Now that my solo show is officially completed, I can focus my attention on making new art. And my first piece is a commission. As I prepare to make this painting, I have first created a color sketch. I will send this mini version of the painting and palette to the clients for their approval:
The pieces for my show at Galleri Urbane opening on May 13, 2017 were picked up for the art shuttle to Dallas. Here are some pictures of the shippers:
It was a thrill to see my work being loaded on the truck. This has been a dream a long time in the making but really it’s the years of hard work that have led to this show.
The original inception for the chair installation began the night I called the police during a domestic violence incident in my home. I based the fabric design on the violent outburst of when my ex grabbed me while screaming and yelling in front of our children. Making my story public brought out words of sympathy and an understanding from other women I had not anticipated. And this began the journey to design fabric for other women. My fabric was illustrated with the help of a RISD classmate:
A few of these women shared their own abuse with me and agreed to tell their stories as an addition to my own. One woman called “Abby” and I designed a fabric with a photograph of a tree rendered in a mirror image to create a repeated pattern. While she ended a 20 year relationship with her husband who raged against her and her children with brutish behavior, she wanted to go back to her initial abuse as a child suffered at the hands of her adopted brother. Due to her extreme athleticism, she was able to escape her brother by climbing a giant tree, now felled, outside her childhood home. In going back to her abuse before her marriage, she establishes the roots of that abuse and how it endured through her subsequent relationships. The chairs explore the idea that the pattern of abuse and succumbing to bullies begins in childhood for some victims and once established, is very hard to break. Abuse victims are unfamiliar with a pattern of a loving and supportive relationships and have been programmed to appease the bullies instead of standing up to them.
The second victim I worked with had to break from a man she really loved who was made ill by alcoholism. She asked that her name not be revealed and so she is identified by the letter “Y”. Describing a loving man made mad by drinking, she found herself standing between her husband and their three children as this tornado of rage spiraled out of control. We settled on imagery which included this tornado and the liquor bottles he used to consume. This fabric design was then rendered in a 50’s style of imagery as an ironic juxtaposition between the happy, gay iconic imagery of fun parties and summer nights filled with martinis and poodles against the dark reality of extreme illness. She asked that I upholster the fabric on chairs that looked awkward and uncomfortable to sit on. This fabric was also a collaboration with a RISD classmate, now RISD professor, Forrest Curl.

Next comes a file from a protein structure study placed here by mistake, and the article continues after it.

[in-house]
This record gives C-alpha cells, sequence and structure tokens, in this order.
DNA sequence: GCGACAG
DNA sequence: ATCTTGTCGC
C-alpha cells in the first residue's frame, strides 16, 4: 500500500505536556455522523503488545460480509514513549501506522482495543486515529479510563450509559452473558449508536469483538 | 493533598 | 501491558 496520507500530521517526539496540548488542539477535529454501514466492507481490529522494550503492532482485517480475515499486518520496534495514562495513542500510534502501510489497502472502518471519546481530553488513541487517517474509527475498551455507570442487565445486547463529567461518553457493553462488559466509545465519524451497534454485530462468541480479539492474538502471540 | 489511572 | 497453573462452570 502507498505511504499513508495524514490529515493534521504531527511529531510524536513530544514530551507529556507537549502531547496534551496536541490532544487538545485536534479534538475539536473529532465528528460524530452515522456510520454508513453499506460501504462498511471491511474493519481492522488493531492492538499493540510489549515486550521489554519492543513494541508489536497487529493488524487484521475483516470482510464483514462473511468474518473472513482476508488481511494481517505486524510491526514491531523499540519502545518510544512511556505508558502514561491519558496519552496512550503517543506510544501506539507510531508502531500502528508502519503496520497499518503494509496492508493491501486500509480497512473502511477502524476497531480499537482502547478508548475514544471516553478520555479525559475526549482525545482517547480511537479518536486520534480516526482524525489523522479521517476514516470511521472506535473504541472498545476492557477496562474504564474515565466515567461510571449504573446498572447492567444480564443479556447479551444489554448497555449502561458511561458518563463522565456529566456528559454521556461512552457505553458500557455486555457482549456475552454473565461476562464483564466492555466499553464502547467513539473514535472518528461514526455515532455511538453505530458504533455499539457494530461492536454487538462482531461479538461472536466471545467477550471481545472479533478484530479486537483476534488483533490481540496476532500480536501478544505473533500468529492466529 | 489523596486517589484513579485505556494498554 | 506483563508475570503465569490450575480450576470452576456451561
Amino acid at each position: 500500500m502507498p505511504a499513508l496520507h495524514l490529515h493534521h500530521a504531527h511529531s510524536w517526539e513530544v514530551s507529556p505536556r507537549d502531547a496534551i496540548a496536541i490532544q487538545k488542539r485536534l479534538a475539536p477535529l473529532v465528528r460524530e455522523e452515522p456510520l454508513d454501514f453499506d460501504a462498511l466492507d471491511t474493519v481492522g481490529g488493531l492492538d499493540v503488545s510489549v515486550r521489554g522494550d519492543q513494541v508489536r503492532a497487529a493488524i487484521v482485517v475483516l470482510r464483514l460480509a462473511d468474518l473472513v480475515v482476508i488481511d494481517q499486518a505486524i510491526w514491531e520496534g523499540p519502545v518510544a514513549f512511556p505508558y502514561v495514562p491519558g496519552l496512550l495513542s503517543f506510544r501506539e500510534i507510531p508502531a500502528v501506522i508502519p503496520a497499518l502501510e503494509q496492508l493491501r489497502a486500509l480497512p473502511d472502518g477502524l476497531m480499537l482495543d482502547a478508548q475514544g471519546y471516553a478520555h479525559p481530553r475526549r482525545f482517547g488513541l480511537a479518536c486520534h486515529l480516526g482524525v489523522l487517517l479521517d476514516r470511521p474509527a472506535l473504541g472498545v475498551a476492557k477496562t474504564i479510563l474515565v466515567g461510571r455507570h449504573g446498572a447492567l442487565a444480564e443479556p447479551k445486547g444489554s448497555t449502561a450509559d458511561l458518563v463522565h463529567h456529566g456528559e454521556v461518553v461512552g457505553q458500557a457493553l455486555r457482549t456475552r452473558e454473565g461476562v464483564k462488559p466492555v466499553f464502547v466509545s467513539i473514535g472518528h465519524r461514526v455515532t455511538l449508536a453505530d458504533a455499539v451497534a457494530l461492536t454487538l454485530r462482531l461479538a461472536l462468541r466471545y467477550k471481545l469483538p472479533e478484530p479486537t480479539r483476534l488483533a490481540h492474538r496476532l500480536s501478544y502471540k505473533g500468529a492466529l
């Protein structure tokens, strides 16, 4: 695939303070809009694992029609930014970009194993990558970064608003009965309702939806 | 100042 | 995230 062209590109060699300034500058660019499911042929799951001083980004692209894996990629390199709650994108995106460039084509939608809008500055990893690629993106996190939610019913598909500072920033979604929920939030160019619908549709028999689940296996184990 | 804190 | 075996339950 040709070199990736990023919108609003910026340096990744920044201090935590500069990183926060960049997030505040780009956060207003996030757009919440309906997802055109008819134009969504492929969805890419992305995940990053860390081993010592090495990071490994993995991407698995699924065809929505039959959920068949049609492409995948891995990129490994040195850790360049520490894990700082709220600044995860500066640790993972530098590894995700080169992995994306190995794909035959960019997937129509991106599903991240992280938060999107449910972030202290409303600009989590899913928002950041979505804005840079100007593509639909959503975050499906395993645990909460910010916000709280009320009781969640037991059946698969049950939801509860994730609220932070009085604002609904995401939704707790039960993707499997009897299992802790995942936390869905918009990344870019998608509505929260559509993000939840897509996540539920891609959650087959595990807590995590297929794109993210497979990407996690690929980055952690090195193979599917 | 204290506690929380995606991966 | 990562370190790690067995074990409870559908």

The last set of chairs is about a woman called “Melanie” who was violently sexually abused by her former boyfriend. What she described initially as consensual sex play, turned into a violent pattern of appeasement. She asked that the fabric be composed with red and black and upholstered on wing back chairs.
After many years of healing and therapy and now in a happy, healthy marriage to another man, I became the model to tell her story of pain. We discussed using photographic image of a woman naked, curled up in a ball. A fetal-like pose was the best way she felt she could convey her attempt to comfort herself after each episode of abuse. She imagined she could curl up in one of the chairs with the sides shielding her. This fabric was designed with help, talent and skill of photographer Ted Thornton.
My last post was a message to my stalkers. Usually there is one view of my blog a day from my ex’s family in Macedonia. But my last post generated a flurry of hits like roaches scattering at the flick of a light switch. These were people I considered family. To the woman whose son I gave $75,000 to buy and open his own make-up store, I received an email telling me I was going to hell. This after she told me she was going to wash my feet in gratitude for everything I had done for her and her son. Her son, my ex’s nephew, was so overwhelmed by my generosity that he cried as he thanked me and wanted to name the store “Marion”. My thought was how could I not help my nephew after I saw that his only job was selling gum and cigarettes out of an open kiosk in the snow? But I’m glad that store still stands. And it will always stand as a reminder that I am not the horrible person my ex has convinced his family I am. My ex’s sister was right about something: I have been to hell and now I’m living in a purgatory of my ex’s making. The roaches may never go away but I know where they hide and I’m not afraid of bugs.
This Month’s Music: Little Dragon